Of course, this is the ongoing quest for all language learners. What is the best way to learn a language? What method is the most effective? Are there any good shortcuts? With so many different apps, programmes, methods and so on, which ones are the most effective?
I found a very useful summary by a language coach called Gruff Davis (yes, that is his name!). I wanted to share his ideas for the best way to learn a language, because I wholeheartedly agree with all his points. Here it goes.
1. Understand the Language Learning Journey
Language learning has an appalling abandonment rate. A mere 4% of students embarking on language courses in schools achieve a basic level of fluency after three years. 96% fail to achieve fluency and/or abandon courses completely!
People almost always wrongly conclude two things from this:
Myth 1) Learning languages is hard
Myth 2) Other people (but not them) are naturally good at languages
One of the biggest reasons cited for abandoning is that students don’t feel any sense of progression. A GCSE student with an A* will visit France and find they can’t even have a basic conversation. People largely give up because they had the wrong expectations set. So let’s bust some myths:
Myth Correction 1) Learning a language isn’t hard. It’s just LONG.
Myth Correction 2) Everyone is naturally good at languages
You already learned one, remember? You’ve just forgotten how long it took. Here’s a metaphor that I hope will help you get the idea.
You can think of learning a language a bit like climbing a mountain (a large but easy mountain, the sort that anyone can climb so long as they keep going).
Here’s what most teachers won’t tell you: It takes 600+ hours of study & practice to reach fluency in Swedish (unless you already speak another German-based language). Think about this. If (say) you learn 1 hour of Swedish per week, then in forty weeks you’ll do 40 hours. You’ll need fifteen years at that rate to become fluent, not counting all the stuff you forget because of the gaps between study. (Harder languages like Russian or Mandarin can take 1,200 hours!)
At the other extreme, if you study really intensively, you can rack up 40 hours in one week! It’s possible (but not guaranteed) to achieve fluency in ten to twelve weeks at that rate. Most people don’t have the spare time to give that level of intensity, but understanding the journey helps you be realistic about what you can achieve so you won’t get demotivated.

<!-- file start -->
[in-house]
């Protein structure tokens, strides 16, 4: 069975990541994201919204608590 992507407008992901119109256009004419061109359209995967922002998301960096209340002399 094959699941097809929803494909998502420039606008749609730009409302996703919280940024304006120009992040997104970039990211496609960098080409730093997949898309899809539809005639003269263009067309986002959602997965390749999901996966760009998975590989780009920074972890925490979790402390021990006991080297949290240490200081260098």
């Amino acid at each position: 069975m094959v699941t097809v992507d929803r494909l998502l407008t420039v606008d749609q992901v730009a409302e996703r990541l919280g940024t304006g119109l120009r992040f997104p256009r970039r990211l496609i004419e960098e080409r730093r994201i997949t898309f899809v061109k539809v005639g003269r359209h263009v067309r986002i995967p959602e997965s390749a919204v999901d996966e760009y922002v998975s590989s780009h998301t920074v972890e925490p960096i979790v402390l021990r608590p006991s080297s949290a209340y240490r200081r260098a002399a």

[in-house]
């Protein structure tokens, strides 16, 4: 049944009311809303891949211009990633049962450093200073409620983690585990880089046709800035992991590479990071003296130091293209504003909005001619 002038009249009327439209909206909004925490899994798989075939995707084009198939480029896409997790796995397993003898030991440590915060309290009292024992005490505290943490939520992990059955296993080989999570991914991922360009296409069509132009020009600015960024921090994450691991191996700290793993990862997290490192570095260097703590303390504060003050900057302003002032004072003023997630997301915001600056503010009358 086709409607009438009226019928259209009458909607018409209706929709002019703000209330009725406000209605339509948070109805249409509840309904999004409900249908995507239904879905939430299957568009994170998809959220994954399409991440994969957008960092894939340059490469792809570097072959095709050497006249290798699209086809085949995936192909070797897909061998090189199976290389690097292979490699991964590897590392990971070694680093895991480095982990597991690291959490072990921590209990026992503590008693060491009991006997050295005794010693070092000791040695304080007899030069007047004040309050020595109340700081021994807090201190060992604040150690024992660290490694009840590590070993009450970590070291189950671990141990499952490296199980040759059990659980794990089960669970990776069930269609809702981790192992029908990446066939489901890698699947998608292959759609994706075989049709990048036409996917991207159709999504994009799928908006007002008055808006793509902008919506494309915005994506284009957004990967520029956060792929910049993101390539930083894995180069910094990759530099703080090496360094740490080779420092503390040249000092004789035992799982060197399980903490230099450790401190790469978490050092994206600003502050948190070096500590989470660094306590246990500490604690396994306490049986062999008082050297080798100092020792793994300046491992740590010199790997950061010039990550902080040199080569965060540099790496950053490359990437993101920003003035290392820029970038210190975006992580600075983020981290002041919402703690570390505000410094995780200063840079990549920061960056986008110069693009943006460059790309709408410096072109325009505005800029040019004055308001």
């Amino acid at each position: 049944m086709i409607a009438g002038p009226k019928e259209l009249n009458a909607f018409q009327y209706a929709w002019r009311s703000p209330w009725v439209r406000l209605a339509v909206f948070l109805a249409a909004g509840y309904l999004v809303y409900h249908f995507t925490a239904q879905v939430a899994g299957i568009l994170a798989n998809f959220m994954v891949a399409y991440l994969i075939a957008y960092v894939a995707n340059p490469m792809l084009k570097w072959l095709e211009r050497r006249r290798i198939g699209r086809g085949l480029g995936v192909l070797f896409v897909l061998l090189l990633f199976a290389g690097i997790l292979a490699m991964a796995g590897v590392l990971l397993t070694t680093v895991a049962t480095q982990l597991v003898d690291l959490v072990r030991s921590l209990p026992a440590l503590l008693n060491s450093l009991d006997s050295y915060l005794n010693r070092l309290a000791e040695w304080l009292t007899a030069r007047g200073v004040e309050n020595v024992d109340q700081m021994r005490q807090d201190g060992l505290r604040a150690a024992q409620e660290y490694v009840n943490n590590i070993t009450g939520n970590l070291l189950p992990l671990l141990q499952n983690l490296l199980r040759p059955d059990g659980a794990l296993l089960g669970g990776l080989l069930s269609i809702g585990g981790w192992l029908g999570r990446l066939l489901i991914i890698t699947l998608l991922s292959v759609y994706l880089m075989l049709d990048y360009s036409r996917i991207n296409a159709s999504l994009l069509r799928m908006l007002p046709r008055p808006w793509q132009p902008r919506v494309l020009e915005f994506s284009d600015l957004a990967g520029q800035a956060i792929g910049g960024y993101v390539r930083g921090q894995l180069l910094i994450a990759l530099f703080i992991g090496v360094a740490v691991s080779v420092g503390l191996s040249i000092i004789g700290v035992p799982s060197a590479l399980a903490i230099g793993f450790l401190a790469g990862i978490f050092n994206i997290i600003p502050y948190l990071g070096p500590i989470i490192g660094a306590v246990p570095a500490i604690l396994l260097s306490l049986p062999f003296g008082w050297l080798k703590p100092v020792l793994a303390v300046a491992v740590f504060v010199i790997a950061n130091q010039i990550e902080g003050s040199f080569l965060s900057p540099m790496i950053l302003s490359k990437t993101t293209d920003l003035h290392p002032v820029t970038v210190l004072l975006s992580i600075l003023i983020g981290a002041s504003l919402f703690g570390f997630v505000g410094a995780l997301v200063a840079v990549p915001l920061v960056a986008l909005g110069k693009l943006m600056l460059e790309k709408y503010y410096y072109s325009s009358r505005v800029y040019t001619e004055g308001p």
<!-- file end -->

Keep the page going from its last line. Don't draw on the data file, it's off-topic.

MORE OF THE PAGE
2. Intensity is vital to learning a language quickly
This is easily the best way to learn a language. This is a double-whammy.
1) Immersing yourself as deeply as possible in the subject allows you to rack up the hours as quickly as possible.
2) Memory fades unless it’s used. Low-intensity studies are ineffective because their intensity is so low that you end up forgetting a large percentage of what you learn. So, try to learn as intensely as time will permit you to.
To use my mountain metaphor, the ground is icy and slippery and if you go slowly, you’ll slip back as much as you progress. The faster you can climb, the less you will slip back.
3. Be kind to yourself
I’ve used sunlight in this mountain metaphor to give you an indication of how it feels to be at these levels. It’s not until B1/B2 that the light comes out and it starts to feel really good speaking Swedish. That happens around the 350-400 hours mark if you’ve never learned a second language before.
Expect a lot of fog and confusion for the first few hundred hours. It’s completely normal and you’re not stupid. EVERYONE feels this way, even the people who seem really gifted at languages. The difference is, anyone who’s already been through that and reached the sunlight expects this stage, and it doesn’t phase them because they know they’ll get there eventually. So, if you catch yourself saying things like, “I’m rubbish at Swedish” or “I’m stupid” just stop for a moment and remind yourself that you’re neither and you will get it if you persevere. This is a really important part of the best way of learning a language. It’s not just about the techniques and materials you use. It’s also about your mindset.
4. Prepare for the journey
If you’re a complete beginner, it’s really important to absorb the sounds of the language before beginning serious study. You can listen to hours of audio (audio books are great for this) without trying to understand the content, but still actively listening to the sounds of the language to embed them. You will find that after a while you end up babbling them a little like a baby which can feel a bit silly . Which brings me my next piece of advice:
5. Practise looking stupid
Here’s another important tip that is considered to be the best way to learn a language. Being self-conscious is your biggest enemy. You cannot speak a foreign language without feeling stupid at some point. You have to get over that. You have to twist your mouth into strange new shapes that make you feel like a caricature; you will speak and not be understood and you will listen and not understand. A LOT. It’s really okay and in fact necessary to learning. If you think about it, what’s the big deal? So you look stupid. Who cares?
If you instead give yourself credit every time you feel stupid you can turn this around. Give yourself a little mental gold star each time you feel stupid because those moments are learning moments. Feeling stupid is actually a sign of progress, or the moment just prior to progress.
6. Find out where you are (and therefore what the next stage is)
We advise you measure your level using CEFR levels (CEFR – the Common European Framework of-Reference for languages) as these are now standard across Europe. In Sweden, however, SFI have a different scale.
(and here is a self assessment test you can do to find out your Swedish level according to the CEFR levels)